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Navigational Restrictions in E-learning Course – To Have or Not to Have

One of the key elements in eLearning course is navigation. A navigational slide is used to help the learner to go through the course in a comfortable way and to concentrate more on the content; hence, it should be easy and user friendly. But sometimes we are controlled by the design restrictions in eLearning courses which users don’t always appreciate. Here are some of the pros and cons of these design restrictions?


  1. In certain mandatory courses, the learner must know all aspects, for instance, the ethics of the company, quality policies, etc.
  2. In case of branching interactivities, it alerts the learner that he/she has not completed going through all the content.


  1. It can frustrate the learner
  2. Forcing the learner is not a good idea.
  3. The learner is bored. The image below depicts exactly what happens when a learner is bored. His/her attention wanders and they DO NOT CONCENTRATE on the course. Ultimately the very objective of eLearning is defeated.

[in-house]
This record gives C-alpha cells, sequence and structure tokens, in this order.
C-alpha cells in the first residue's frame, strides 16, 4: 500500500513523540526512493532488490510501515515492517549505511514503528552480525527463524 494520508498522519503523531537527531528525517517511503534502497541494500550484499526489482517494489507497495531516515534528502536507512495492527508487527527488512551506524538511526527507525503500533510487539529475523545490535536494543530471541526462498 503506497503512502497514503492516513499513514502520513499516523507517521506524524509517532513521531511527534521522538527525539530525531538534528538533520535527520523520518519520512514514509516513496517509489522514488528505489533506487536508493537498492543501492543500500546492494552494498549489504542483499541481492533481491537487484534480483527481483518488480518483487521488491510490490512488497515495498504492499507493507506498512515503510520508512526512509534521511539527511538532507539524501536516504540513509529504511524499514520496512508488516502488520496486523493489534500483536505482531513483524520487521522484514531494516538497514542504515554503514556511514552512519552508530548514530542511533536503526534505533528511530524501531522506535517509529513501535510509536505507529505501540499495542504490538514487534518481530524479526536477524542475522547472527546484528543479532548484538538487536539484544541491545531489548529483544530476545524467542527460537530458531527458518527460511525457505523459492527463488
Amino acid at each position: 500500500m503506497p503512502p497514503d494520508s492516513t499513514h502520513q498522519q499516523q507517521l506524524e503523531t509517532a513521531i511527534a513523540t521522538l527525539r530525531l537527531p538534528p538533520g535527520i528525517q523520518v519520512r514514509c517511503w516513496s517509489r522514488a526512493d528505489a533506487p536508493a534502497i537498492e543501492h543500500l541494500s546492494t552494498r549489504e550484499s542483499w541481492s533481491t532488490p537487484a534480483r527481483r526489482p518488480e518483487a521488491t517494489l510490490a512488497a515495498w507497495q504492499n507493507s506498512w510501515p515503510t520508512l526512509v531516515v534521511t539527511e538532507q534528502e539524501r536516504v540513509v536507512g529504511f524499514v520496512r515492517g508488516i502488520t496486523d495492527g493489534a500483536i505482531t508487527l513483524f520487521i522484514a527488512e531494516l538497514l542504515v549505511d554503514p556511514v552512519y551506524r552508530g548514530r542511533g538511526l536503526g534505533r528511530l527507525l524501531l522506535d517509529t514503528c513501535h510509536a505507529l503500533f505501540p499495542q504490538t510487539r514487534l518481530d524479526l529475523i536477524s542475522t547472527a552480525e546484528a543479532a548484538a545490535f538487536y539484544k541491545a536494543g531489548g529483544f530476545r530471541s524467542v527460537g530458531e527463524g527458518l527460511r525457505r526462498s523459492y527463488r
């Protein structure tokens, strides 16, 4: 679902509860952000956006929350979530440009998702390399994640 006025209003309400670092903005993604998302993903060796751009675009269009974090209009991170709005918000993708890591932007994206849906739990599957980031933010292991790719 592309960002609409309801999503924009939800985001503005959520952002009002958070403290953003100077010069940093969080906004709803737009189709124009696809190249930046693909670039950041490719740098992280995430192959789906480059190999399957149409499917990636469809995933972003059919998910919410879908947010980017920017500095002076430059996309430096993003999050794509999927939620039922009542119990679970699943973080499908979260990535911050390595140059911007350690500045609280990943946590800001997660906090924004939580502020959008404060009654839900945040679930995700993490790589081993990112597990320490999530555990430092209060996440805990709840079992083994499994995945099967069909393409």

But then why is that we use restrictions in eLearning? Most of the times, restrictions are a requirement of the client because the course has to address different learners with

  • different personalities,
  • different ages,
  • genders,
  • varied years of experience,

As there is an old adage which says”one size does not fit all” so in eLearning where your learners will be both experienced and novice learners. Some of the content in the course may be familiar to the experienced but for some it might be the very first time. And if the slides in the course are not restricted then the novice learners may click next through the course and complete it without learning the concepts. But then you cannot prepare a tailor-made course for each one. That would be a herculean task.

So what do we do?

Give freedom, unlock the restrictions. Remove restrictions except when mandatory. Let the learner have freedom. Create assessments in way such that the learner will be able to answer only if he goes through all the slides.

Don’t make the show boring; engage the learner so that he/she wants to participate. Make the course so good that the learner is fascinated and completes the course.

These are my insights. What is your opinion? Do you agree or disagree? Do share your thoughts.

nstructional Design 101: A Handy Reference Guide to eLearning Designers